Update from the trail: Top-of-mountain Zen
Sept. 22, 2012
Top-of-mountain conversation with Zen master
By Tony MacGregor
We did a hair-raising climb to the top of a mountain today to see one of South Korea’s greatest monks and learned that he is a huge supporter of Wonhyo, the subject of our pilgrimage.
We had a long talk with Seol Jeong Sunim, one of South Korea’s five Bang Jang or spiritual leaders. We are attempting to emulate the journey of Wonhyo, a 7th Century Korean Buddhist saint, who walked across the Korean peninsula about 1,300 years ago and found enlightenment at the end of his trip.
Seol Jeong Sunim praised us for undertaking the pilgrimage and said he believes Wonhyo has a message for the modern world. Through our interpreter, Mr. Chun, Seol Jeong said Wonhyo’s teachings on the interdependence and interrelatedness of all things and his teachings on harmony and reconciliation are important for the modern world.
“All is one. One is all,” he said through the interpreter. He said Wonhyo’s approach embraced all differences, not just the differences within Buddhism but differences even between religions. That, he said, is the outcome of Wonhyo’s “one mind” approach.
Seol Jeong Sunim talked to us in a sparsely furnished room in Cheongheisa, a temple complex a few hundred yards up the mountain from Sudoeksa, the temple where we had been staying. The gray-stone building, which housed the room, reminded me of an ancient European fortress dug into the side of a mountain. It offered a stunning view of surrounding mountains.
Seol Jeong Sunim sat at the back of the room underneath a huge painting of a woman in a stylized translucent gown. She was Kwanseumbosal, the Bodhisattva of compassion. The juxtaposition of the painting with Seol Jeong Sunim’s softly smiling brown face, white eyebrows, quiet voice and gentle laugh seemed appropriate.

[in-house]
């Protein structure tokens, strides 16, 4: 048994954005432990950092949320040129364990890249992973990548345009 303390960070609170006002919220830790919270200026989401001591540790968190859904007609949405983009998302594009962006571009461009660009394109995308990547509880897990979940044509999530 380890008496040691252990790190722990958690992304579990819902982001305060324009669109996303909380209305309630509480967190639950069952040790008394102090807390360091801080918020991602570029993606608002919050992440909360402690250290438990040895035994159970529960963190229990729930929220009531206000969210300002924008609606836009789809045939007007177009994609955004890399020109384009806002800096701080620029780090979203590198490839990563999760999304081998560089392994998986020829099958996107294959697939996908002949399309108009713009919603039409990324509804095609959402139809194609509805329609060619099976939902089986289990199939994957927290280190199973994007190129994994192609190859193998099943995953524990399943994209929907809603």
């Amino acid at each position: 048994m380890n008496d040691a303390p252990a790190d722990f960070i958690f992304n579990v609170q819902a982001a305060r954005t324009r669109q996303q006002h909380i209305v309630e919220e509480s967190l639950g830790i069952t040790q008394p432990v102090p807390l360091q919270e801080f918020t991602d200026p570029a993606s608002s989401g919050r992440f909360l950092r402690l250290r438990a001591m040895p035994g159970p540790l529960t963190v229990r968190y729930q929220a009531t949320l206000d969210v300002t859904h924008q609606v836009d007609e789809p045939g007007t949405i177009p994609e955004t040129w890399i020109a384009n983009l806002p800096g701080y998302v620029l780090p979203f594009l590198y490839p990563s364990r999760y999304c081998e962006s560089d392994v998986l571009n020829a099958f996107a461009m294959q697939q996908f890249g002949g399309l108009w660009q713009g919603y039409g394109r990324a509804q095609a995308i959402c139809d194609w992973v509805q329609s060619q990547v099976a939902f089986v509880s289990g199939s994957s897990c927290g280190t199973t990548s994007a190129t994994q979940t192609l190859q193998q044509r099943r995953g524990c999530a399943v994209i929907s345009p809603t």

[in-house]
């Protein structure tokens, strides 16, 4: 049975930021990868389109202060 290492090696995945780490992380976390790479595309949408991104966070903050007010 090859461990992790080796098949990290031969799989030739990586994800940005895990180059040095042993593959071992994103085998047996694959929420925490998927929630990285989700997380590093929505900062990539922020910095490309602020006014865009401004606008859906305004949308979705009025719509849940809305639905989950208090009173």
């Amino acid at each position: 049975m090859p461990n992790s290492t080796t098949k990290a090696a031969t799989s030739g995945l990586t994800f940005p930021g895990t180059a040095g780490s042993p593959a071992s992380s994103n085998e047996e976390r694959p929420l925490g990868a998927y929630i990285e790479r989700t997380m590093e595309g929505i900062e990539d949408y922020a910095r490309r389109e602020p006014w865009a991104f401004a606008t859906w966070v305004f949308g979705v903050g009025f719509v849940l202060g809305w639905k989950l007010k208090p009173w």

He pointed out that Wonhyo went against the traditions of his day by having a relationship with a princess, which resulted in a son, and by renouncing his monk’s status and returning to the lay life, indicating that the lay life is as important as the Sunim’s life.
Before our meeting with Seol Jeong Sunim we were served one of the best Korean meals I have ever tasted: mushroom and radish soup, bibambab (rice and mixed vegetables) with side dishes of sesame leaves, kimchi and dark doc (rice flour cakes) embedded with green and red beans and vegetables. The meal was full of subtle, quiet tastes, not over spiced or salted.
During the meal, in the huge dining room, where we sat on the floor on cushions, Seol Jeong Sunim sat alone at the center of the back wall opposite translucent doors, which allowed the clear mountain light to spread throughout the room. My fellow pilgrim Chris McCarthy said Seol Jeong Sunim had a face like an adult child. I agreed. His face was child-like, full of happy curiosity.
After the talk he took us on tour of the garden, mountain views and surrounding temples. In a small temple room he showed us two large portraits of past Seon (Zen) masters who had helped revive the Zen tradition after a period of persecution. Buddhism, he said, didn’t believe in the eye-for-an-eye approach, but believed in breaking the cycle of attack and revenge. During our walk I also learned that he is 72 years old.
We interviewed Seol Jeong Sunim for our documentary film with an incredible mountain view as a backdrop, asking question such as “How do we achieve happiness?” and “What is our true nature and how do we find it?” I will report on his answers in a later blog after a more careful translation is done.
I and the interpreter Mr. Chun decided to take the hair-raising drive down from the mountain while our companions Chris McCarthy, Snorre Kjeldsen and Kim Jiyun walked down. We were just in time to meet our friend David Watermeyer, who hiked the first Wonhyo pilgrimage, and came to spend a little time with us. Because Sudoeksa was crowded with weekend visitors, we spent the night in an ecological farmhouse and listened to a talk by Mr. Yu, a middle-aged farmer, on the importance of ecological farming practices before we bedded down in a huge room at the farm.